Whilst this is just a short snippet of the research, collectively, it suggests that dehydration, muscle fatigue, lack of sleep and lack of conditioning can cause these dreaded muscle cramps. But again, it is hard to point to one exact thing. 

So, the research doesn’t have anything definitive; what can I actually do?

The most effective approach for avoiding cramps appears to be very individualized - what might work for one rider, may not work for the other. It will be a case of ‘having a go’ at a number of different techniques, and finding what helps you avoid cramps. 

1. Have a bike fit: A bike fit can help ensure you are in the optimal position based on your biomechanics and cycling needs. 

2. Stay hydrated: If you are someone who sweats a lot, ensure you stay hydrated throughout your ride and once you are finished. You can easily weigh yourself pre- and post-session to calculate fluid loss - this can be an easy thing to address!

3. Condition yourself for your event: Make sure your training is in line with what you are aiming for; this is to help reduce the effect of fatigue towards the end of a long ride/event as often a lack of conditioning can contribute to cramp. For example, if you come to the first event of the season and you have not done much work around a similar intensity, you may find yourself pushing harder than normal. I personally found I was prone to this so before any big event I was targeting, I would always find a couple of smaller events to do beforehand. 

4. Set time aside for off-the-bike exercises: This is where strength training in the gym can prove beneficial for some riders. It can help strengthen posterior muscles and those that help stabilize the pedal stroke too. Moreover, ensuring you are warmed up and including some activation work with an exercise band alongside a regular stretching routine may help reduce the incidence of cramps.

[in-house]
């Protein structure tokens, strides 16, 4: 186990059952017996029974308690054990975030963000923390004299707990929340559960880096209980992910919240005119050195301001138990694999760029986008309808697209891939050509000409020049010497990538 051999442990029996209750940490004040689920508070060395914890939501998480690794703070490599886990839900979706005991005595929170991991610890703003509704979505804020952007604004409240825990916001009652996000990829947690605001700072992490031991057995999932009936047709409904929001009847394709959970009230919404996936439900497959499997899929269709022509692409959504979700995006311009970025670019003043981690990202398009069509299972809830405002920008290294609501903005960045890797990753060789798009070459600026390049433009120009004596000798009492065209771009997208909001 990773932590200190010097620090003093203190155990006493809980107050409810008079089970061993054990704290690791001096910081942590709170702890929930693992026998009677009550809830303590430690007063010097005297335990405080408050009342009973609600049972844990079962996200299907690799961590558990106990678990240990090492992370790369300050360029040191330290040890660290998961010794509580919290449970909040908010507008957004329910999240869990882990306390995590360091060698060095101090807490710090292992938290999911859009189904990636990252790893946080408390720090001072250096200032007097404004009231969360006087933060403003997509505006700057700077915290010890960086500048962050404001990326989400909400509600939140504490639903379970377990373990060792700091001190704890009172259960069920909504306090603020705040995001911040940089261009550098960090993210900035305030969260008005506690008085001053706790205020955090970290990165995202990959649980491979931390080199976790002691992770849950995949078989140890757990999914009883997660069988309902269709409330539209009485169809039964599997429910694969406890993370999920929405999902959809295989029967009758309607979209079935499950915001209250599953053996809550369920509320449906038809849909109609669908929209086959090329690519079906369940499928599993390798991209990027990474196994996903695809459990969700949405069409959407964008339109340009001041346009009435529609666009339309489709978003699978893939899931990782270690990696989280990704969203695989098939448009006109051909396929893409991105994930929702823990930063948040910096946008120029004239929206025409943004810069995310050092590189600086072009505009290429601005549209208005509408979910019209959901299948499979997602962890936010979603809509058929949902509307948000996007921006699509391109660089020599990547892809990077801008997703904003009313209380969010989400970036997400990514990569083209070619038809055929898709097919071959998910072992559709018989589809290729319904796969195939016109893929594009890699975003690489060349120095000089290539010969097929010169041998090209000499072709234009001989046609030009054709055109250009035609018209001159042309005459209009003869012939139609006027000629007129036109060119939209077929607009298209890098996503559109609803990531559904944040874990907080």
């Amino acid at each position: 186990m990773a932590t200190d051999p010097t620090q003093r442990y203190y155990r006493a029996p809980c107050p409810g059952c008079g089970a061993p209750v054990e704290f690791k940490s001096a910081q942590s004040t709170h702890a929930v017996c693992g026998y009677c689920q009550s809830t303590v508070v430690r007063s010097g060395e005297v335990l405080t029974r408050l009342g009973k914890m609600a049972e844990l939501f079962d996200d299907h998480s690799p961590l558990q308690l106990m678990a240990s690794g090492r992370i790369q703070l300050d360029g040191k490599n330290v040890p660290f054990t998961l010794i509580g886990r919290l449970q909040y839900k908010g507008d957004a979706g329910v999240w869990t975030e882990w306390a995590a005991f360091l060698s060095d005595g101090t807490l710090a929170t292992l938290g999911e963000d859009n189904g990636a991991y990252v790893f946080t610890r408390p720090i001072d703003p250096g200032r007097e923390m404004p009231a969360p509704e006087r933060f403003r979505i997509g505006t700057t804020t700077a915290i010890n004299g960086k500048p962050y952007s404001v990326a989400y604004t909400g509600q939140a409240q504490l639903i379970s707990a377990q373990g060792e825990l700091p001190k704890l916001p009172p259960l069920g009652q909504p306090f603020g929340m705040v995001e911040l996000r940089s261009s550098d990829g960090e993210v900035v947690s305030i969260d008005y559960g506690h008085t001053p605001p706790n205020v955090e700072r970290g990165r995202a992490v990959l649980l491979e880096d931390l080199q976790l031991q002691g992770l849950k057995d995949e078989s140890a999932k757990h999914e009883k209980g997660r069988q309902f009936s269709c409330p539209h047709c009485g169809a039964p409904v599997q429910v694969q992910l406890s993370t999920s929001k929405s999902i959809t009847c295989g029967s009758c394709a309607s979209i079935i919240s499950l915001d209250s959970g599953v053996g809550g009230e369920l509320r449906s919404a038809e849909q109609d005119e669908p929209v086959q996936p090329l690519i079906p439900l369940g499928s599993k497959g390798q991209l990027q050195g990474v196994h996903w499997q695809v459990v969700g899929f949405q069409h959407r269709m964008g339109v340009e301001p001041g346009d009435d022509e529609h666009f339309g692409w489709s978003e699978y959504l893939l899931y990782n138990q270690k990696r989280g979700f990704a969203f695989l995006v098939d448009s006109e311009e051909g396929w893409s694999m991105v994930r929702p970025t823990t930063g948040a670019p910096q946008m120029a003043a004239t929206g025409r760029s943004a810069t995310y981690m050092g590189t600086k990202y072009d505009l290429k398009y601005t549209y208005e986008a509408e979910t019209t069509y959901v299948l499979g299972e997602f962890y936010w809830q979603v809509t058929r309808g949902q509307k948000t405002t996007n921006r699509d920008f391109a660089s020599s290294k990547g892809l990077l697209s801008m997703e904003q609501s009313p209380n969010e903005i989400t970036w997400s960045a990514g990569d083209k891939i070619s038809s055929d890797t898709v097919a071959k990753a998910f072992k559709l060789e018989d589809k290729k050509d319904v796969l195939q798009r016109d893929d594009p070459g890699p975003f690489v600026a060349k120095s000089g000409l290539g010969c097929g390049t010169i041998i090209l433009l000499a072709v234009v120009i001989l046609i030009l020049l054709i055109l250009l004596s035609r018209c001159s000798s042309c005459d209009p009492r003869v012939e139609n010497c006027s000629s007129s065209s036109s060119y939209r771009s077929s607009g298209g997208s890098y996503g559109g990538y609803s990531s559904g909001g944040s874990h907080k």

To conclude, some individuals are more susceptible to cramps after cycling than others. While there is nothing conclusive, there are a few things you can do to help prevent these muscle cramps both on and off the bike. The four suggestions above can be a good place to start so you can minimize the impact of exercise-induced cramps.

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Alex Welburn

Alex is a Physiologist, Performance Coach, who also lectures occasionally at Loughborough

University where he is completing his PhD in Critical power and W'.


After competing for over 10 years on the bike, where he has competed for GB in both

cyclocross and mountain bike events, he now spends his spare time in the mountains as an

aspiring guide. Alex has worked with cyclists of all levels over the last 9 years, from ultra-

endurance world champions to the Women’s TDF. Supporting his PhD he manages The

Performance Project, consulting with and coaching athletes. Finally, he is also a proud

sponsor of southern based LAKA X Pedal Mafia Race Team.